CHARLESTON, W.Va. - The seat belt bill showed signs of life on Monday as House leaders moved it into position for a vote, but key lawmakers were predicting the count would be tight.
Although House Bill 2108 has passed both the House Transportation and Judiciary committees, it has been stalled for the last two weeks.
On Monday the House Rules Committee voted to put the bill on its active agenda, officially breathing life back into the controversial measure.
The bill would make failure to wear a seat belt a primary offense - a violation that would allow police officers to pull over a driver. Right now someone must be speeding, driving erratically or otherwise committing a primary offense for an officer also to cite the person for not wearing the seat belt.
Currently, 32 states have primary seat belt laws and 17 have secondary laws like West Virginia's. One state, New Hampshire, has neither.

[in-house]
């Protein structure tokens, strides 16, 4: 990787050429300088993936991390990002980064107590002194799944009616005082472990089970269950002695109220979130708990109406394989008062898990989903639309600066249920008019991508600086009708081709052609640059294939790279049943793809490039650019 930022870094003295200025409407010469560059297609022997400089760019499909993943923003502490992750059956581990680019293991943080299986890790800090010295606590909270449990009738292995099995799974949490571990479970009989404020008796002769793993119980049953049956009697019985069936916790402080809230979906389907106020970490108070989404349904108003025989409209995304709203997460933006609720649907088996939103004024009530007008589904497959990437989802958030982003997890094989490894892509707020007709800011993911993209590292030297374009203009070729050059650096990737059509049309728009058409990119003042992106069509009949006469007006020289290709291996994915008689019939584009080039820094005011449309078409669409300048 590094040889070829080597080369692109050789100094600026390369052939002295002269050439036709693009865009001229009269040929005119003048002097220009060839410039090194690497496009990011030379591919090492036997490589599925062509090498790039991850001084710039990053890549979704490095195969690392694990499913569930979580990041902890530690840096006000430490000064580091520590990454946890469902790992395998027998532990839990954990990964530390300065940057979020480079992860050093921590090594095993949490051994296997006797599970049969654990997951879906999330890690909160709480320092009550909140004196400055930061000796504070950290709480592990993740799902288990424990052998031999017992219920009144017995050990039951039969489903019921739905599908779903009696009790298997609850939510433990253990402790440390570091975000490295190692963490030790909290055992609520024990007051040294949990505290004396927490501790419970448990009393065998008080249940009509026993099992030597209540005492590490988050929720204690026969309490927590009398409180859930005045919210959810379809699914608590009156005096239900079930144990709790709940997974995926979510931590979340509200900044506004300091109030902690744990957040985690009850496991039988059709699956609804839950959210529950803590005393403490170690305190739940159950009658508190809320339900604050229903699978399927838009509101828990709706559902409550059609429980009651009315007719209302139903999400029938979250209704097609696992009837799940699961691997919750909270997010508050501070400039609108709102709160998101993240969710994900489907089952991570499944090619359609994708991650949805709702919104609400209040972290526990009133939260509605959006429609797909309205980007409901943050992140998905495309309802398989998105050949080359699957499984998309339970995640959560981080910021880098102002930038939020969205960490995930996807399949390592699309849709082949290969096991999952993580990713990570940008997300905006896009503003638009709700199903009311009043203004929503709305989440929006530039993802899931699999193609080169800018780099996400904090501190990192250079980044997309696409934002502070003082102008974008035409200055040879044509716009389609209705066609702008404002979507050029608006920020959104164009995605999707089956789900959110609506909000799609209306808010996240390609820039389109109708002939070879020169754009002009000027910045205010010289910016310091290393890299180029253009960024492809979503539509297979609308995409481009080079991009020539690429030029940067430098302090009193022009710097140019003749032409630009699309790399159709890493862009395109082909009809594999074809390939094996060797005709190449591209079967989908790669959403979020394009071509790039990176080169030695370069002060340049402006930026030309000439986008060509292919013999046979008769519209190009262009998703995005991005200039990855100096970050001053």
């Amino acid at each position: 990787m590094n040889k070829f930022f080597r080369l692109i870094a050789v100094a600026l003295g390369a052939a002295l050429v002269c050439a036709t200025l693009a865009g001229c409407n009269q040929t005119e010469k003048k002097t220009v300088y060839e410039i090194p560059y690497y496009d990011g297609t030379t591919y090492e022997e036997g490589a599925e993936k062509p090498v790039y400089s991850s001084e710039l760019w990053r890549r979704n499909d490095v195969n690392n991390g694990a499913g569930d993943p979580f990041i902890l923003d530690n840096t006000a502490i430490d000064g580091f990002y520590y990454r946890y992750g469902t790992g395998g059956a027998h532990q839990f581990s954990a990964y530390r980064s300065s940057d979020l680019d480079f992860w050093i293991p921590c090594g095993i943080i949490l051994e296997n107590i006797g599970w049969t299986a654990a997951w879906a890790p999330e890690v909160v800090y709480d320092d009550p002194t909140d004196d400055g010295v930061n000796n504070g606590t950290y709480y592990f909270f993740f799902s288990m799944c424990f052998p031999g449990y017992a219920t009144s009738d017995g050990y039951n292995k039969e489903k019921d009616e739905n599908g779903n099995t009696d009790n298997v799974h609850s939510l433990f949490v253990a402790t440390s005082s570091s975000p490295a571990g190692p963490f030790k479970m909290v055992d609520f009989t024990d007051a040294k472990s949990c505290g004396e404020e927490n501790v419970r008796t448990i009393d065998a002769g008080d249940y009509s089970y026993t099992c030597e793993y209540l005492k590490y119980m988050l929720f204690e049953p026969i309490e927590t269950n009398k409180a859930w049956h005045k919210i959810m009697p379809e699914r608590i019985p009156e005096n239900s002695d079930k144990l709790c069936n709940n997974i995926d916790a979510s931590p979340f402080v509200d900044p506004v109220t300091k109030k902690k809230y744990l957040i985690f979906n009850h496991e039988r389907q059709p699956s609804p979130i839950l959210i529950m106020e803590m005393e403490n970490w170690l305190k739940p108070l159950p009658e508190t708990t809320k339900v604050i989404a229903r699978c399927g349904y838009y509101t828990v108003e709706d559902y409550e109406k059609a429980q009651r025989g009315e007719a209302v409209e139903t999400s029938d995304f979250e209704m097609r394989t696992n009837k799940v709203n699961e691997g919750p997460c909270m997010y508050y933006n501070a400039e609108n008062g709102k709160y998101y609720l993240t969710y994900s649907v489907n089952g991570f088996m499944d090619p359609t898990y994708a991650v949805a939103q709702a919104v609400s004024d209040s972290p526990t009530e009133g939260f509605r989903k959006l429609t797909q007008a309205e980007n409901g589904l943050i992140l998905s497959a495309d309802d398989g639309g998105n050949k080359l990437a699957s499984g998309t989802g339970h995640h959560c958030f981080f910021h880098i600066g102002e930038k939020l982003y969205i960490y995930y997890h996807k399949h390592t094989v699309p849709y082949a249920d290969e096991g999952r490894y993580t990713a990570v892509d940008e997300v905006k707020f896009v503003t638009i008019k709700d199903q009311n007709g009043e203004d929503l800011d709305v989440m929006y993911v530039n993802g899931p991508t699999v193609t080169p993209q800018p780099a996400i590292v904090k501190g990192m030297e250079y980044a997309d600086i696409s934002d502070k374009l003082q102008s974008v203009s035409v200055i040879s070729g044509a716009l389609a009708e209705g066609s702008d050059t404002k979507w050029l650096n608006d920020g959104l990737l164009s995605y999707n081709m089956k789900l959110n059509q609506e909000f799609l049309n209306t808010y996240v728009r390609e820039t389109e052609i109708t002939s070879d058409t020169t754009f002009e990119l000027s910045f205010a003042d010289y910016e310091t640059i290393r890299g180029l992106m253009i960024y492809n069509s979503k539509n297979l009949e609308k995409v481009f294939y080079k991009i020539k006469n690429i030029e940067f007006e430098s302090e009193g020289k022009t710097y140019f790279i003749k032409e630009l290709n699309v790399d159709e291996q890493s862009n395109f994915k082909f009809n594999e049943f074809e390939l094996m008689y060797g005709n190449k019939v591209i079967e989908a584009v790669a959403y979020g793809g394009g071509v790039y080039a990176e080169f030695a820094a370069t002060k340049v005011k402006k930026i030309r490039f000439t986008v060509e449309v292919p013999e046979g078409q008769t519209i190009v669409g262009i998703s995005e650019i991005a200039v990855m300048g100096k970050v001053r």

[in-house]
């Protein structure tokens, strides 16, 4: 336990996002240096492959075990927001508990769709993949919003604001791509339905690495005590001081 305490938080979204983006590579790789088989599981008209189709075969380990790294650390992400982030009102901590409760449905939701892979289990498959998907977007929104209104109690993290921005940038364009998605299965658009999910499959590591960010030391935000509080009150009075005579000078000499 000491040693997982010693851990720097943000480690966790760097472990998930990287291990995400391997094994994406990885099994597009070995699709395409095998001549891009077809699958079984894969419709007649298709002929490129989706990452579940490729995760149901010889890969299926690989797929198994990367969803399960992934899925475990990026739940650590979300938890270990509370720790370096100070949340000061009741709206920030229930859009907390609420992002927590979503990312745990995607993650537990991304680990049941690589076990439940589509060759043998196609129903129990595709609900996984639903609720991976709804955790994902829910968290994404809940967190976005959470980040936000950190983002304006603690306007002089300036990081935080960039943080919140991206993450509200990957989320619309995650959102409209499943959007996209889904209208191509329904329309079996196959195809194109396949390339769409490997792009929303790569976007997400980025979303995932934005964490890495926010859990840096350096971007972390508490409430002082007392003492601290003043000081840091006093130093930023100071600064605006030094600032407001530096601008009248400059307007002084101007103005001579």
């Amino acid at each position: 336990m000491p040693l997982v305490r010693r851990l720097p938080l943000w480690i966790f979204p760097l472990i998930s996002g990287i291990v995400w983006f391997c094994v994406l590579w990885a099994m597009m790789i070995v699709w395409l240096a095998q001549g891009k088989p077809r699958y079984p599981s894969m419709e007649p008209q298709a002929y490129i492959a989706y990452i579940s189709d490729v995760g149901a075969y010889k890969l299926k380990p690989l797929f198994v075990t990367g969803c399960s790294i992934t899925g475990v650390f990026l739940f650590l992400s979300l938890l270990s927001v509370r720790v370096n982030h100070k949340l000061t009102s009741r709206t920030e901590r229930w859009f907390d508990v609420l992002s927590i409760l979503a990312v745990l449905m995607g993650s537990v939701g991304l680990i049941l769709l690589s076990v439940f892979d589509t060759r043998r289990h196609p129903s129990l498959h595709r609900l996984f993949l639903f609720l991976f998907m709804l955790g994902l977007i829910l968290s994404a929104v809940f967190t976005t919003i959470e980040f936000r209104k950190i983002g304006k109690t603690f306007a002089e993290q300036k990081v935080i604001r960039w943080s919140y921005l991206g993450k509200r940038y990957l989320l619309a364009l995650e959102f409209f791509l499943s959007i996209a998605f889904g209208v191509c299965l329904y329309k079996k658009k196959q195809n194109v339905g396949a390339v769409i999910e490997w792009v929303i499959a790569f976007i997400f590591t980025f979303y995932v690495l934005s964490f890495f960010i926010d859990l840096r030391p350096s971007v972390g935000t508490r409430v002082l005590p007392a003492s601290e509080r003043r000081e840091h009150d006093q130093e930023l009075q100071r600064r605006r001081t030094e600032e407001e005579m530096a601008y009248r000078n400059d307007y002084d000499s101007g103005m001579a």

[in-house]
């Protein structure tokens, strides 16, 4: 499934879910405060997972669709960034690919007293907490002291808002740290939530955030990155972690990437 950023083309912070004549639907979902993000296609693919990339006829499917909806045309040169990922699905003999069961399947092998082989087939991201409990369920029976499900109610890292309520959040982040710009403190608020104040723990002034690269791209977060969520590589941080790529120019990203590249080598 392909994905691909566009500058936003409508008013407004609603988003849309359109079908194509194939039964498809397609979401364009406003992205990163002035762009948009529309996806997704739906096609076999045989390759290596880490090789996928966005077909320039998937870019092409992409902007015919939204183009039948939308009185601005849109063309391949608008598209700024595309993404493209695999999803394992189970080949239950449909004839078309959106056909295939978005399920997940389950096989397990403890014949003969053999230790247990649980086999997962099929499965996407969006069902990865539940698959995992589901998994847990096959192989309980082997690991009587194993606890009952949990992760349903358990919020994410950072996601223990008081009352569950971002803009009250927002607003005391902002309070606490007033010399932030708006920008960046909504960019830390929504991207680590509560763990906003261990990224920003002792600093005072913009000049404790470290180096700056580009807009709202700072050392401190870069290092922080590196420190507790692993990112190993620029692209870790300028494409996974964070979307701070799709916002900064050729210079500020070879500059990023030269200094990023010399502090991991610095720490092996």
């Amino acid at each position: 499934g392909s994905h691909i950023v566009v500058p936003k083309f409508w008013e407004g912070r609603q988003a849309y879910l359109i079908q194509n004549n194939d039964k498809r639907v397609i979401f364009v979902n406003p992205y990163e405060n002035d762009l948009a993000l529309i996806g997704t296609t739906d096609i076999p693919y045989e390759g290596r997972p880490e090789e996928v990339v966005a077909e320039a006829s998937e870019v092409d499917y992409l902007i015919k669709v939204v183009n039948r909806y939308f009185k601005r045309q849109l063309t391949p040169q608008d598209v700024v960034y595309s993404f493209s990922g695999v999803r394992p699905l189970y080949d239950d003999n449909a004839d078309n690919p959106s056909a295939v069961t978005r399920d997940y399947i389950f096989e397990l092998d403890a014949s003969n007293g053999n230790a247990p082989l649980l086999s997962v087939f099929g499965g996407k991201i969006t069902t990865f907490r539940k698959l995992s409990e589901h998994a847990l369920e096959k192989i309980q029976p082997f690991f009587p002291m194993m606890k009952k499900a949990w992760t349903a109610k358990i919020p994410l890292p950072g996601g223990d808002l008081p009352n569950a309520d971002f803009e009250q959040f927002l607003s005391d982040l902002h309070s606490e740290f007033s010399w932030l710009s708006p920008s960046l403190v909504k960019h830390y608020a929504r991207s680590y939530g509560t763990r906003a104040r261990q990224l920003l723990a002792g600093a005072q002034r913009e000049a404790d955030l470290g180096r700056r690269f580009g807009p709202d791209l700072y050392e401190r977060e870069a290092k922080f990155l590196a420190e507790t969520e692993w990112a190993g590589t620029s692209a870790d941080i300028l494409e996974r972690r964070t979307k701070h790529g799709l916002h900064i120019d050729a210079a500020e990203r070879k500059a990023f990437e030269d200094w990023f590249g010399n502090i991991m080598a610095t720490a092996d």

Under the bill moving in the House, the $25 fine would remain the same.
For five years Sen. Corey Palumbo, D-Kanawha, has introduced the measure only to see it die in the House. He introduced it again in the Senate this year but wanted to see how lawmakers in the opposite chamber dealt with their own bill.
On Monday he said he had heard there was enough support in the House to pass the bill but was unaware the measure actually was headed to the House floor.
"All these straw-vote counts are not worth that much," Palumbo said.
House Speaker Rick Thompson, D-Wayne, plans to gauge the support of his fellow Democrats for the bill when they caucus this morning, said a spokesperson.